In my writing about habits and happiness, I keep coming back to the same idea: To shape our habits and build our happiness, we have to start with a knowledge of ourselves—our own natures, our own interests, our own temperaments.
It sounds so easy to know yourself—after all, you hang out with yourself all day! But it’s very, very challenging. We’re so distracted by how we wish we were, or by what think we ought to be, or by what other people expect from us that we lose touch with what’s actually true.
The first step in self-knowledge is self-consciousness. I was struck by these two stories, by two great minds: Carl Jung and Edith Wharton. They both remembered exactly the moment when they knew themselves for the first time.
In a 1959 “Face to Face” TV interview, Carl Jung said:
That was in my eleventh year. There I suddenly—on my way to school, I stepped out of a mist. It was just as if I had been in a mist, walking in a mist, and I stepped out of it, and I knew, “I am. I am what I am.” And then I thought, “But what have I been before?” And then I found that I had been in the mist, not knowing to differentiate myself from things. I was just one thing, among many things.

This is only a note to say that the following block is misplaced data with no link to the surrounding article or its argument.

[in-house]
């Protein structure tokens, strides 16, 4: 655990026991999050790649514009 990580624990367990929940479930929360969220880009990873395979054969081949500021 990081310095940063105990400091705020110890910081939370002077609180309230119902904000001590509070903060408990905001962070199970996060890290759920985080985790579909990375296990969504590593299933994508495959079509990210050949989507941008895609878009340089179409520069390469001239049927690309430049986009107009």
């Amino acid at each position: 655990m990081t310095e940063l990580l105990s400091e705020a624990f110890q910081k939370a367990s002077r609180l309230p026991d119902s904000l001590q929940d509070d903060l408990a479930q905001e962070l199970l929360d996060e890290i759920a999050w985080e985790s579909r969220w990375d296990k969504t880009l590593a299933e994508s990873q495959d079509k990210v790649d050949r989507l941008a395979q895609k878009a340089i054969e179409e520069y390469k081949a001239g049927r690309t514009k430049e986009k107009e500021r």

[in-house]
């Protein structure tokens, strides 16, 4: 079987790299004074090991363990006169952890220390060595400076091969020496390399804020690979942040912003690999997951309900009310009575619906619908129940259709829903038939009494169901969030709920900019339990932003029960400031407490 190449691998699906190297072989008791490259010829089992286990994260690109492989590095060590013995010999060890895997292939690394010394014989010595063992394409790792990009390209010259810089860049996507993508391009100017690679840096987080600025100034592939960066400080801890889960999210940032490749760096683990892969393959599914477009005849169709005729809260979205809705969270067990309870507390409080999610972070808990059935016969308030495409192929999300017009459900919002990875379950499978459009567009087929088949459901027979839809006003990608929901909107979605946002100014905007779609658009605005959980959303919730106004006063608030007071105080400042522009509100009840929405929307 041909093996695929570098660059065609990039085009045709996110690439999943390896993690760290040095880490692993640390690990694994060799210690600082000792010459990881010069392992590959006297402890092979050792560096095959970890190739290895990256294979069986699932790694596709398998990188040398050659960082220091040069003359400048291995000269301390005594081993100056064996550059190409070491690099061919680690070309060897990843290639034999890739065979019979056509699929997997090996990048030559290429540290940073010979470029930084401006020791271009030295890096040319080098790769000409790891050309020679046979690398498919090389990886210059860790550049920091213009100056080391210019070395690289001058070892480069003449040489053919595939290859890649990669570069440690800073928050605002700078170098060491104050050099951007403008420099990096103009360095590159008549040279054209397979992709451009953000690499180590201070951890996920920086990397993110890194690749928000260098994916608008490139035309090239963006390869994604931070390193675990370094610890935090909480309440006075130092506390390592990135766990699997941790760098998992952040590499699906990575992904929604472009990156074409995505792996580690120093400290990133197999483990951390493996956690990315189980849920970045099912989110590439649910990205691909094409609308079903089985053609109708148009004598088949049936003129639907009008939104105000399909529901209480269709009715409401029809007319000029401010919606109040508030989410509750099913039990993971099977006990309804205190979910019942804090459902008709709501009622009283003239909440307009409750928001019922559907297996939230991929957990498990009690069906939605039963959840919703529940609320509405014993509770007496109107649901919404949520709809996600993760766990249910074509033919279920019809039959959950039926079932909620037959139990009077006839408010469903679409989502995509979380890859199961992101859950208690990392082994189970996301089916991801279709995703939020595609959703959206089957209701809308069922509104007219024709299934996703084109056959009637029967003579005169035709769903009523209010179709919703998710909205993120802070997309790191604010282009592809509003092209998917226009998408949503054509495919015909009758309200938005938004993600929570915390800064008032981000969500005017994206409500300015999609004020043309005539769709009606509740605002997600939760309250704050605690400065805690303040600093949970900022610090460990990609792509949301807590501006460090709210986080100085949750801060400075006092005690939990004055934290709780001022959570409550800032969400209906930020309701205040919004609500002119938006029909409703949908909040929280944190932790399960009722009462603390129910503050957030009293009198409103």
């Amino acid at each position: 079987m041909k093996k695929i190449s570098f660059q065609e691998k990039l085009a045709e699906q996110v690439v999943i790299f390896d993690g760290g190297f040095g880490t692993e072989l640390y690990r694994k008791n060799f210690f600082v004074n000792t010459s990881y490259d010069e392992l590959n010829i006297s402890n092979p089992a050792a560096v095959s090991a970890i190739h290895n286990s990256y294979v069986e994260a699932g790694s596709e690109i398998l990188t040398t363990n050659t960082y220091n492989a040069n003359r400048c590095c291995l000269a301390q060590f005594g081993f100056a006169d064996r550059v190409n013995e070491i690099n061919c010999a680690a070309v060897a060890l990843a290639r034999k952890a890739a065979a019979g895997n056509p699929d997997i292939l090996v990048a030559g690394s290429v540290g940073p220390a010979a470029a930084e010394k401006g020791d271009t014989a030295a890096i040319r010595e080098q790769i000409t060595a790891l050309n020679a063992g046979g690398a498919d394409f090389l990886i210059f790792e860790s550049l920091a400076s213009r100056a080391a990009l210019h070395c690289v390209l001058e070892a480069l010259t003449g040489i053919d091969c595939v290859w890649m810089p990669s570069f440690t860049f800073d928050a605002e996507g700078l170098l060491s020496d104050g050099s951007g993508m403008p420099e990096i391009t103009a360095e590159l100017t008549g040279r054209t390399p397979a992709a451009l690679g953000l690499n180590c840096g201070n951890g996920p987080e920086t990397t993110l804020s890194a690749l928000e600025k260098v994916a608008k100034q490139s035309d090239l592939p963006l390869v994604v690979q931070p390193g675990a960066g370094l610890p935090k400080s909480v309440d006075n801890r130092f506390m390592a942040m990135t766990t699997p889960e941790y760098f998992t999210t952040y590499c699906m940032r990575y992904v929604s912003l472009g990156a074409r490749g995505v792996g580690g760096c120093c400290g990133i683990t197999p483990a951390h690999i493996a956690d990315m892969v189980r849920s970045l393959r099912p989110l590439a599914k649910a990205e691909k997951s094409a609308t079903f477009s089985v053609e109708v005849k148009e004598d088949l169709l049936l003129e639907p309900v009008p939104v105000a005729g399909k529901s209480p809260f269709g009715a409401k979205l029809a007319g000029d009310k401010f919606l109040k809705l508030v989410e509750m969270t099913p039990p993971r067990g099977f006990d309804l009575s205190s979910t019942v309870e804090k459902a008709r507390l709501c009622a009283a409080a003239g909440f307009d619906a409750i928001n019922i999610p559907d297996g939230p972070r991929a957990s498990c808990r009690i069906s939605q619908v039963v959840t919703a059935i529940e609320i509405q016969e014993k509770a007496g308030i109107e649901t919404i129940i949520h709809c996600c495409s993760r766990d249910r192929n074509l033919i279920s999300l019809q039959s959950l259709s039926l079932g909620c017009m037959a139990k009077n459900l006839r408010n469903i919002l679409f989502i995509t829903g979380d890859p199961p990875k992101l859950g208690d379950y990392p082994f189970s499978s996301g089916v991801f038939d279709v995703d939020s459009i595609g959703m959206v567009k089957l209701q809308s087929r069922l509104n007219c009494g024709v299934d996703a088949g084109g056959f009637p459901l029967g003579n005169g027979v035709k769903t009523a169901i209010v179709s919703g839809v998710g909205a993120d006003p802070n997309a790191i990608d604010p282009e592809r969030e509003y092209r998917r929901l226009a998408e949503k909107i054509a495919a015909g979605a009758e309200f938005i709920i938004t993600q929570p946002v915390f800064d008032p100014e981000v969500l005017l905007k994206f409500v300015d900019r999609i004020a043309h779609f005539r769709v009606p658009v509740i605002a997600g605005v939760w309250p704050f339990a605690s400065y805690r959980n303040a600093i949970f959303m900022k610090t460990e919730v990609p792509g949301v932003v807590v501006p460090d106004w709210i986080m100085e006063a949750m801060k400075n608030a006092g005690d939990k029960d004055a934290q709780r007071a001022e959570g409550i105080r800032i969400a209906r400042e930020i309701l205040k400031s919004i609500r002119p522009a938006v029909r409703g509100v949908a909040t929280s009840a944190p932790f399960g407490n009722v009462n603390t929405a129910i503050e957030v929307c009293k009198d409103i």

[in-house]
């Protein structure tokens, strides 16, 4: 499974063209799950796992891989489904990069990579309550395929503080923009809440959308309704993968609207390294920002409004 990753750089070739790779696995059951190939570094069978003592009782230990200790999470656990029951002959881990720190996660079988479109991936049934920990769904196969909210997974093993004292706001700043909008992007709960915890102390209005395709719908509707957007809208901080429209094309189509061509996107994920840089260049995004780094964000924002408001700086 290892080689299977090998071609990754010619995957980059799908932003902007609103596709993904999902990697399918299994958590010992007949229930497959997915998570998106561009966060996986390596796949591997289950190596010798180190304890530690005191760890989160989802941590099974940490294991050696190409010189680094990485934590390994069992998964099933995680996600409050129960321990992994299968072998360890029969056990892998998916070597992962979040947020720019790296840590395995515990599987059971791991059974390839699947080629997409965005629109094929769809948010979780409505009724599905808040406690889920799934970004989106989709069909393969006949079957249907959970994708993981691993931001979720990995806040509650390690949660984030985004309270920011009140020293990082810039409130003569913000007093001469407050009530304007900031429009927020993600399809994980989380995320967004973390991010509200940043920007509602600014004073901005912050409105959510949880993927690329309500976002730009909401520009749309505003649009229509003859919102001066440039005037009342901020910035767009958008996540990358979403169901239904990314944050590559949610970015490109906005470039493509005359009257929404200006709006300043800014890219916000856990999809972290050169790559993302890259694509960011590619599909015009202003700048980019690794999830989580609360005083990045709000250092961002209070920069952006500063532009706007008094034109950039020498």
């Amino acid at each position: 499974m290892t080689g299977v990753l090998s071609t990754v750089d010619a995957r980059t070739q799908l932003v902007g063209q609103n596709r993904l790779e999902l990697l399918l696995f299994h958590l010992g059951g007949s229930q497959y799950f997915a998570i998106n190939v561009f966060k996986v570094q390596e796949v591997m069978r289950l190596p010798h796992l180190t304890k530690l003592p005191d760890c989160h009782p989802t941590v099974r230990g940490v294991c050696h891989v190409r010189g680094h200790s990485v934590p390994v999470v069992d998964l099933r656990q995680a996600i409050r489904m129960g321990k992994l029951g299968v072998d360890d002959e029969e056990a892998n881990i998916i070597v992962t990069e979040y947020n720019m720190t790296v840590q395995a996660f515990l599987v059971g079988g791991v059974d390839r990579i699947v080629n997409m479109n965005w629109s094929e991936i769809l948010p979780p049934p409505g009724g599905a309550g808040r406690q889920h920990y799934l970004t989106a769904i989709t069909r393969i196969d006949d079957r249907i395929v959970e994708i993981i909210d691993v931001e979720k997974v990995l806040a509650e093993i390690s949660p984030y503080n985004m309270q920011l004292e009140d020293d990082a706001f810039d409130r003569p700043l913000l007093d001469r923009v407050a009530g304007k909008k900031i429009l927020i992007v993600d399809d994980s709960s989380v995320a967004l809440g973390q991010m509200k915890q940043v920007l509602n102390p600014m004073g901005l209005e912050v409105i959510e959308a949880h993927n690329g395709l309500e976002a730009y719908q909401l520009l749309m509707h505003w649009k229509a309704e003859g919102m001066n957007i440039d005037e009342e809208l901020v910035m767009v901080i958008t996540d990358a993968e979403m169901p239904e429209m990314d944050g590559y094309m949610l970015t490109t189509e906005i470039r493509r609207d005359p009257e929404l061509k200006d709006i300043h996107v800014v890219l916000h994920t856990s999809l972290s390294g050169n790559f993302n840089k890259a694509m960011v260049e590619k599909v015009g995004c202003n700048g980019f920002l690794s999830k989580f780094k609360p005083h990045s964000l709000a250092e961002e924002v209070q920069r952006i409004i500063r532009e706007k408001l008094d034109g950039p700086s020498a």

You can watch the video of the interview here, at 3:01:
In the very first paragraph of her autobiography, A Backward Glance, Edith Wharton recalls:
It was on a bright day of midwinter, in New York. That little girl who eventually became me, but as yet was neither me nor anybody else in particular, but merely a soft anonymous morsel of humanity—this little girl, who bore my name, was going for a walk with her father. The episode is literally the first thing I can remember about her, and therefore I date the birth of her identity from that day.
Do you have a particular memory of realizing, “I am”? I have a very vivid memory of standing on a step-stool to look in the mirror above the sink in my kindergarten. I thought very distinctly, “That’s me in the mirror. I’m right here, right now, standing at the sink, looking in the mirror.” But I don’t recall if that was the first time I’d had a thought like that.
Weirdly, when I remember that moment, I remember thinking that thought, but I envision myself from a distance—I don’t see my face in the mirror, but my whole body, from across the room.
To read more by Gretchen Rubin, visit her site.